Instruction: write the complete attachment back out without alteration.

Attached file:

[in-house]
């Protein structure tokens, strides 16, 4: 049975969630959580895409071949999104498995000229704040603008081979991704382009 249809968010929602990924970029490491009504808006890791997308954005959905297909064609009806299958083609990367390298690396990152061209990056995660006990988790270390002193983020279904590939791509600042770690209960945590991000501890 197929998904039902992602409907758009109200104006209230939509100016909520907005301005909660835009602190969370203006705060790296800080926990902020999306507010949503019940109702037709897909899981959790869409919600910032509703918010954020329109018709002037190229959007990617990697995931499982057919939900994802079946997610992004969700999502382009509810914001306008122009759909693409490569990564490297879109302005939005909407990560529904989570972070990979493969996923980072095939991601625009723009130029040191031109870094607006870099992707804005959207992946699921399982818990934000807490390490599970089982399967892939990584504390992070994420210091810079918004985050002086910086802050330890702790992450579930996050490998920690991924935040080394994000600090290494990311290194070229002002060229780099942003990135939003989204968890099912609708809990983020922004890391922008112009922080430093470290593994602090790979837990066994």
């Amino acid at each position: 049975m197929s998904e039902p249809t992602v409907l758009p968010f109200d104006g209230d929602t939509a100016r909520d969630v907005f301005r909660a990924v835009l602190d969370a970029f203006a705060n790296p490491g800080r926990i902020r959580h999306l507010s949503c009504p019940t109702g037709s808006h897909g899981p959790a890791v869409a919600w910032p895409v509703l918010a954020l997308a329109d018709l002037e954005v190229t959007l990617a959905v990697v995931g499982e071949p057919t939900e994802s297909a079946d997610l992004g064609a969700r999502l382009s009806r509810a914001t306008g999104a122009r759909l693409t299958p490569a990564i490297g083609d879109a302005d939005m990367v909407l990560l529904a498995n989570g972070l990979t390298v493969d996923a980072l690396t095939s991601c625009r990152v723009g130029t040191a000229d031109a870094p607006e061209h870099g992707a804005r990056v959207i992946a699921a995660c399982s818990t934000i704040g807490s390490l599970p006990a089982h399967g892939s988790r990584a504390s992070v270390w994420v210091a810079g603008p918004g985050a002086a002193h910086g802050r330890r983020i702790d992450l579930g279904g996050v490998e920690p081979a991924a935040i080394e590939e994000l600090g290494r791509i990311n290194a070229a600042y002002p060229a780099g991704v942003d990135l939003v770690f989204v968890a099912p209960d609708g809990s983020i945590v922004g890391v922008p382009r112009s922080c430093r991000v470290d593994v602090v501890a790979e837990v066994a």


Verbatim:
[in-house]
């Protein structure tokens, strides 16, 4: 049975969630959580895409071949999104498995000229704040603008081979991704382009 249809968010929602990924970029490491009504808006890791997308954005959905297909064609009806299958083609990367390298690396990152061209990056995660006990988790270390002193983020279904590939791509600042770690209960945590991000501890 197929998904039902992602409907758009109200104006209230939509100016909520907005301005909660835009602190969370203006705060790296800080926990902020999306507010949503019940109702037709897909899981959790869409919600910032509703918010954020329109018709002037190229959007990617990697995931499982057919939900994802079946997610992004969700999502382009509810914001306008122009759909693409490569990564490297879109302005939005909407990560529904989570972070990979493969996923980072095939991601625009723009130029040191031109870094607006870099992707804005959207992946699921399982818990934000807490390490599970089982399967892939990584504390992070994420210091810079918004985050002086910086802050330890702790992450579930996050490998920690991924935040080394994000600090290494990311290194070229002002060229780099942003990135939003989204968890099912609708809990983020922004890391922008112009922080430093470290593994602090790979837990066994």
């Amino acid at each position: 049975m197929s998904e039902p249809t992602v409907l758009p968010f109200d104006g209230d929602t939509a100016r909520d969630v907005f301005r909660a990924v835009l602190d969370a970029f203006a705060n790296p490491g800080r926990i902020r959580h999306l507010s949503c009504p019940t109702g037709s808006h897909g899981p959790a890791v869409a919600w910032p895409v509703l918010a954020l997308a329109d018709l002037e954005v190229t959007l990617a959905v990697v995931g499982e071949p057919t939900e994802s297909a079946d997610l992004g064609a969700r999502l382009s009806r509810a914001t306008g999104a122009r759909l693409t299958p490569a990564i490297g083609d879109a302005d939005m990367v909407l990560l529904a498995n989570g972070l990979t390298v493969d996923a980072l690396t095939s991601c625009r990152v723009g130029t040191a000229d031109a870094p607006e061209h870099g992707a804005r990056v959207i992946a699921a995660c399982s818990t934000i704040g807490s390490l599970p006990a089982h399967g892939s988790r990584a504390s992070v270390w994420v210091a810079g603008p918004g985050a002086a002193h910086g802050r330890r983020i702790d992450l579930g279904g996050v490998e920690p081979a991924a935040i080394e590939e994000l600090g290494r791509i990311n290194a070229a600042y002002p060229a780099g991704v942003d990135l939003v770690f989204v968890a099912p209960d609708g809990s983020i945590v922004g890391v922008p382009r112009s922080c430093r991000v470290d593994v602090v501890a790979e837990v066994a």